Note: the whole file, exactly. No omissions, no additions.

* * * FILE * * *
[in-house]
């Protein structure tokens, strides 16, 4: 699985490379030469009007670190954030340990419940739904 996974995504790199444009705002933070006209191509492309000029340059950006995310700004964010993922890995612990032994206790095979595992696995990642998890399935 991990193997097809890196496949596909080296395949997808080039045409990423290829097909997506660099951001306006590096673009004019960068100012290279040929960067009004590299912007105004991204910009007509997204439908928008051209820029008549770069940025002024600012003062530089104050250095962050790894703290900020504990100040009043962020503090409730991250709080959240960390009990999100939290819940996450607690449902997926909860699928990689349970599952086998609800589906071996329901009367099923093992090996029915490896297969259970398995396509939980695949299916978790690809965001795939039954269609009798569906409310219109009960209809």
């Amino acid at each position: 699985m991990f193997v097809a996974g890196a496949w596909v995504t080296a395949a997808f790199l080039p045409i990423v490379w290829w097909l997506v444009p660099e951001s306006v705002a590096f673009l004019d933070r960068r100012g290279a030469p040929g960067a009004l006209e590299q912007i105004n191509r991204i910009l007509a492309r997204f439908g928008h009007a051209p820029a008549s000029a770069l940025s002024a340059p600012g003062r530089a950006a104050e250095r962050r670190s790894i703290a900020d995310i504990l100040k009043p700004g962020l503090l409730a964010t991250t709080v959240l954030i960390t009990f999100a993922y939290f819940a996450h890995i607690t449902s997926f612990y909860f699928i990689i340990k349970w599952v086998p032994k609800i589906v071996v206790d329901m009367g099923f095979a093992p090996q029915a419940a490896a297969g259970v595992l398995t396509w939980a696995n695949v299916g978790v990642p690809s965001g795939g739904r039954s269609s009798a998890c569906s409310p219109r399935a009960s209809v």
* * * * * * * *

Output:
[in-house]
């Protein structure tokens, strides 16, 4: 699985490379030469009007670190954030340990419940739904 996974995504790199444009705002933070006209191509492309000029340059950006995310700004964010993922890995612990032994206790095979595992696995990642998890399935 991990193997097809890196496949596909080296395949997808080039045409990423290829097909997506660099951001306006590096673009004019960068100012290279040929960067009004590299912007105004991204910009007509997204439908928008051209820029008549770069940025002024600012003062530089104050250095962050790894703290900020504990100040009043962020503090409730991250709080959240960390009990999100939290819940996450607690449902997926909860699928990689349970599952086998609800589906071996329901009367099923093992090996029915490896297969259970398995396509939980695949299916978790690809965001795939039954269609009798569906409310219109009960209809």
């Amino acid at each position: 699985m991990f193997v097809a996974g890196a496949w596909v995504t080296a395949a997808f790199l080039p045409i990423v490379w290829w097909l997506v444009p660099e951001s306006v705002a590096f673009l004019d933070r960068r100012g290279a030469p040929g960067a009004l006209e590299q912007i105004n191509r991204i910009l007509a492309r997204f439908g928008h009007a051209p820029a008549s000029a770069l940025s002024a340059p600012g003062r530089a950006a104050e250095r962050r670190s790894i703290a900020d995310i504990l100040k009043p700004g962020l503090l409730a964010t991250t709080v959240l954030i960390t009990f999100a993922y939290f819940a996450h890995i607690t449902s997926f612990y909860f699928i990689i340990k349970w599952v086998p032994k609800i589906v071996v206790d329901m009367g099923f095979a093992p090996q029915a419940a490896a297969g259970v595992l398995t396509w939980a696995n695949v299916g978790v990642p690809s965001g795939g739904r039954s269609s009798a998890c569906s409310p219109r399935a009960s209809v």